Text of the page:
Then Drummer the Grouse placed his feet firmly on his Favorite Drumming Log, waved his wings a few times to make sure that he had plenty of room, and sent a loud "Brrrrrrruuuuuuunnnnnmm ! echoing through the Big Mountains.
Betty Bluebird flew to the top of the Rocky Ridge and looked over. Sure enough, there was a Pleasant Little Valley just as Drummer the Grouse had said there would be. It was filled with many Jungle Thickets like the Big Jungle Thicket in the Black Forest. Betty thought it would be a nice place to live for a while. There would be plenty of raspberries and other kinds of berries to eat even though they would be getting rather dry that late in the summer. And there would be plenty of bugs and worms to eat also. If enemies came near, Betty thought it would be easy to hide in the Jungle Thickets.
Betty felt hungry when she thought about all the good things to eat that she was sure she could find in the Pleasant Little Valley. She had not yet eaten her breakfast. And so away flew Betty to see what she could find to eat, and also to find out if the other Bluebirds had arrived.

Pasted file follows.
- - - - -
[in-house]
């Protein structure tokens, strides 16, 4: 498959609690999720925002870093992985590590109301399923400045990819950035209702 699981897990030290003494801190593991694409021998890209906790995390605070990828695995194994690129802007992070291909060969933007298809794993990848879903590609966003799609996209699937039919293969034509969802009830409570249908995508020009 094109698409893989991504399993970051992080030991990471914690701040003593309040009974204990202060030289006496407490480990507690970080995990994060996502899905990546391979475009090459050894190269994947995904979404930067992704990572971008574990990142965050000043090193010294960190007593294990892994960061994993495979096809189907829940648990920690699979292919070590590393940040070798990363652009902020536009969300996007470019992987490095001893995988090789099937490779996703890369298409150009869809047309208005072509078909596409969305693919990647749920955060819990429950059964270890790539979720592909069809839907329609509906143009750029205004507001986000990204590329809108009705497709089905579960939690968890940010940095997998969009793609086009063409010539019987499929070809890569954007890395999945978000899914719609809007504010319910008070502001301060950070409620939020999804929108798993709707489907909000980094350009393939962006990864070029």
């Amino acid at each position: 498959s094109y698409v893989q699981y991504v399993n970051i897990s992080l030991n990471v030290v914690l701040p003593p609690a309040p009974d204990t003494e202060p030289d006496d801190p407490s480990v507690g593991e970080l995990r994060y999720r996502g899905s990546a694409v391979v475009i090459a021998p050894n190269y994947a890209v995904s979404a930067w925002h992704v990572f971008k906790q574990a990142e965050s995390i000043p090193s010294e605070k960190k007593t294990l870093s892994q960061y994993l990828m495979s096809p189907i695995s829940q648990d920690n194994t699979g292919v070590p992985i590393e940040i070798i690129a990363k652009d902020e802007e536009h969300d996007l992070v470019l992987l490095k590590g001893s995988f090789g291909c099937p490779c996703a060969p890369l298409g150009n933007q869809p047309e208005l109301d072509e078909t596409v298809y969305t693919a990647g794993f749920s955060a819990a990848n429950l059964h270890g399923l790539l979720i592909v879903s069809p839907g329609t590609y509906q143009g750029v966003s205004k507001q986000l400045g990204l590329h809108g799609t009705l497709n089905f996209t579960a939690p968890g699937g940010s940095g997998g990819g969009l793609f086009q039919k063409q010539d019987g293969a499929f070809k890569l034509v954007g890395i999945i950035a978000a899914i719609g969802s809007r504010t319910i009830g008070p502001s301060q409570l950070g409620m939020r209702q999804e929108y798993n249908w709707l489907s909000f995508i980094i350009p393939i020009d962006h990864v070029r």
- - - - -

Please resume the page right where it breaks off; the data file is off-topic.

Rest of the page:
It was a good thing that Betty flew just when she did. She had been so interested in looking at the Pleasant Little Valley that she had not seen Killer the Marten climb the very tree on which she was sitting. He had, been well hidden by the Dancing Little Leaflets, and was ready to spring on Betty.
Killer the Marten is a cousin of Trailer the Mink. He is also a cousin of Snoop the Weasel, Fisher the Bold, and Lutra the Otter. And he is a near relative of Digger the Badger and Mephitis the Skunk.
Killer the Marten belongs to a family of hunters, and he likes the Big Mountains where he can run through the tree tops in search of chipmunks and squirrels and birds. Yes, sir; it was a good thing that Betty Bluebird flew just when she did.
When Betty Bluebird arrived in the Pleasant Little Valley, whom do you think she saw? Why, the other Bluebirds, of course. There were Mr. and Mrs. Bluebird and all Betty's brothers and sisters sitting in a Jungle Thicket eating berries for breakfast. It did not take Betty long to find some berries herself. But you may be sure after that Betty did not wander far from the other Bluebirds, for she had learned a lesson.